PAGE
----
IT Policy of Kerala-- a wish list with unexceptionable goals

The Information Technology policy of Kerala Government, 2007, is a wish list with unexceptionable goals. What it lacks is the framework for the kind of development envisaged by the policy.

When the previous ministry announced its policy, the Chief Minister A. K. Antony announced that Kerala would be developed to be the leading State in the South in Information Technology. What happened was the opposite. Kerala could not keep pace with the development in the neighbouring States.

for rapid growth
The policy targets rapid growth through adoption of Information and Communication Technologies and envisages sharing of the benefits by all sections of the people. It does talk about infrastructure development for this purpose. However the target date for reaching Internet to all villages and schools is 2010. This is far off considering fast development in the sector. An Internet Year is just over 50 days, and Internet would reach all schools only in about 25 (Internet) years from now!

time frame
Incidentally, this is the only area in which the policy lays down a clear time frame. This was not the case when the LDF Government brought the first policy in 1998. It appears that bureaucrats have learnt not to specify clear targets and time frame after the 1998 policy failed to achieve hardly any of the targets within the specified time frame.

Free bandwidth for Government institutions and schools from service providers in lieu of right of way through public roads was one of the outcomes of a policy adopted by the Government then. However, this free bandwidth remained unused till recently. Even now, connections have not reached schools owing to ambiguities in the agreements signed by the Government.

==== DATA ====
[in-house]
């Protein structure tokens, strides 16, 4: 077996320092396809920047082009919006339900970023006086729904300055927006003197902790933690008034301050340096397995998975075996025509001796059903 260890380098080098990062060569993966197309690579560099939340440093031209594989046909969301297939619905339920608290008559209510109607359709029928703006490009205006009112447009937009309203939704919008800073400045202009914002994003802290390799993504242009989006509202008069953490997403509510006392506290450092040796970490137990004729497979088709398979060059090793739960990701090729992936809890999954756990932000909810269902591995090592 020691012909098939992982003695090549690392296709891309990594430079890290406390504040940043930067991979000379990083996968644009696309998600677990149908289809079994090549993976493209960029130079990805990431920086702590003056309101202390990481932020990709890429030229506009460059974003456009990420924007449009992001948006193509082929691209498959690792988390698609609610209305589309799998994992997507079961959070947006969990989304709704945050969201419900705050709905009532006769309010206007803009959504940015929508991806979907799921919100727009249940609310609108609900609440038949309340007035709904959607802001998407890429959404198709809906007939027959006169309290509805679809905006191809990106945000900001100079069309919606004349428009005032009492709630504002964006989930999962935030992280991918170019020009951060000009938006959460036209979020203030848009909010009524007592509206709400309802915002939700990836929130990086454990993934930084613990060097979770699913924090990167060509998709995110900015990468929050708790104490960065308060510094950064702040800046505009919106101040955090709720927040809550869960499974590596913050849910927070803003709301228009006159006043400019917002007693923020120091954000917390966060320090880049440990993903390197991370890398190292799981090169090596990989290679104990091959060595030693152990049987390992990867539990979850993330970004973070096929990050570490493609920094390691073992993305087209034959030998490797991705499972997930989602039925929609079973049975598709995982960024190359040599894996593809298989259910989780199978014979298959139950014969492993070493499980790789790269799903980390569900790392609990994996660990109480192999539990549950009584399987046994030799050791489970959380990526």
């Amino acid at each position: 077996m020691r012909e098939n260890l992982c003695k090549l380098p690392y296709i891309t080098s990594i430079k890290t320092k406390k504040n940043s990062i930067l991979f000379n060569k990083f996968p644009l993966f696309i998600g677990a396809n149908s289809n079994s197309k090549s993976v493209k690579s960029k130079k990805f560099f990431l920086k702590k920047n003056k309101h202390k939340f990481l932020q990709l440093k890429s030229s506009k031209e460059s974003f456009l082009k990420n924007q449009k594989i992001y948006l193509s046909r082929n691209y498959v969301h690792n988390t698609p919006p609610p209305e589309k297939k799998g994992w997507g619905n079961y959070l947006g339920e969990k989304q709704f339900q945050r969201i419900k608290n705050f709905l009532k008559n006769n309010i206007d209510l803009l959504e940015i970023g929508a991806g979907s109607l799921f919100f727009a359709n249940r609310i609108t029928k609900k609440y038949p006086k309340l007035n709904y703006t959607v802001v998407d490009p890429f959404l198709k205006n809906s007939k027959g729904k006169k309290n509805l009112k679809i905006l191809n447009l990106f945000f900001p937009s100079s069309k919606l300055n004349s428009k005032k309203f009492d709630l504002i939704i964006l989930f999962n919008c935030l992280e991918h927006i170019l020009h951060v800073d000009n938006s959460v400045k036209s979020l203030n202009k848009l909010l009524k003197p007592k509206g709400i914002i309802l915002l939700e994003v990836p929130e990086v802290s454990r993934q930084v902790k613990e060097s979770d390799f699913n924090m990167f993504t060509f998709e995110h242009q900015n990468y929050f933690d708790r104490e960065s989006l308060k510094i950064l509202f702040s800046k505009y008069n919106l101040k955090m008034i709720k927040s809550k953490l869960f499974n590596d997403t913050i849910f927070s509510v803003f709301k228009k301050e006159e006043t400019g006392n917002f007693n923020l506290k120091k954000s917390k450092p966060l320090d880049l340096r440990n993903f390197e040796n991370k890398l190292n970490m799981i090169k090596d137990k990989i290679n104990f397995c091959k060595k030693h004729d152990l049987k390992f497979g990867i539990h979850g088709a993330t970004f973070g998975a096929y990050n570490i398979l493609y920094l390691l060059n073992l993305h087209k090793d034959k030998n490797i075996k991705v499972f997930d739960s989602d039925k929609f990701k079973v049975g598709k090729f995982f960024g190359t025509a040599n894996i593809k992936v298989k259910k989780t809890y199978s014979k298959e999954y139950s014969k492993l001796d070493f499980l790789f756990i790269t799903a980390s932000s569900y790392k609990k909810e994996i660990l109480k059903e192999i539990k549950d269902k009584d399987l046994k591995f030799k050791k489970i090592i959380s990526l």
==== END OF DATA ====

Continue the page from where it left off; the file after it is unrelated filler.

The last two policies had focused justifiably on incentives to attract investments to the State. However, there is little justification for retaining the same level of incentives now also. First of all, the level of investments that the State needs now could not be achieved through subsidies. Secondly, the Government lacks the money needed for providing big subsidies. The cash-starved State should be focusing on infrastructure including roads instead of offering direct subsidies. It should develop better skill sets and bank on highly skilled people, connectivity and operational costs. (The policy identifies these as the selling points. It is to be noted that other States are moving away from the subsidy regime.)

It should also be focusing more on hardware. If at all direct subsidies are to be given, it should be given to hardware units in their initial phase. Preference should be given to less polluting high-end technologies.

open standards
A clear policy statement emerges when the policy states that open standards like Unicode and Open Document Format and Open Architectures will be followed in e-governance projects to avoid total dependence on select vendors. However, the proposals in the policy would not suffice to develop the State as a FOSS (Free, Open Source Software) destination. Incentives and an institution to do research and development alone would not achieve the objective.

A bigger drive for popularising free software in schools, colleges, government offices and institutions is needed, ably supported by Government agencies such as the Centre for Development of Imaging Development and Keltron. Kerala should build its brand to export free software services to other States and other countries too. The Akshaya kendras, public sector units and Government’s web services should not shun free software.

The Government ought to be lauded for paying attention to the needs of the physically, mentally and socially disadvantaged in the policy. However, it is not clear how it proposes to use “new media to give voice to the concerns of the marginalized sections of the society".

labour laws
The policy promises amendments to existing law to provide for flexible working conditions while stressing the freedom of the employees to organise themselves.

However, the Government may actually face the need to tighten some of the laws in view of the exploitative practices by some of the IT units. At the same time, workers cannot be allowed to organise strikes and violent agitations that would hit 24x7 services. The Government would have to do a balancing act in these regards. Exploitation should be checked to prevent strikes.

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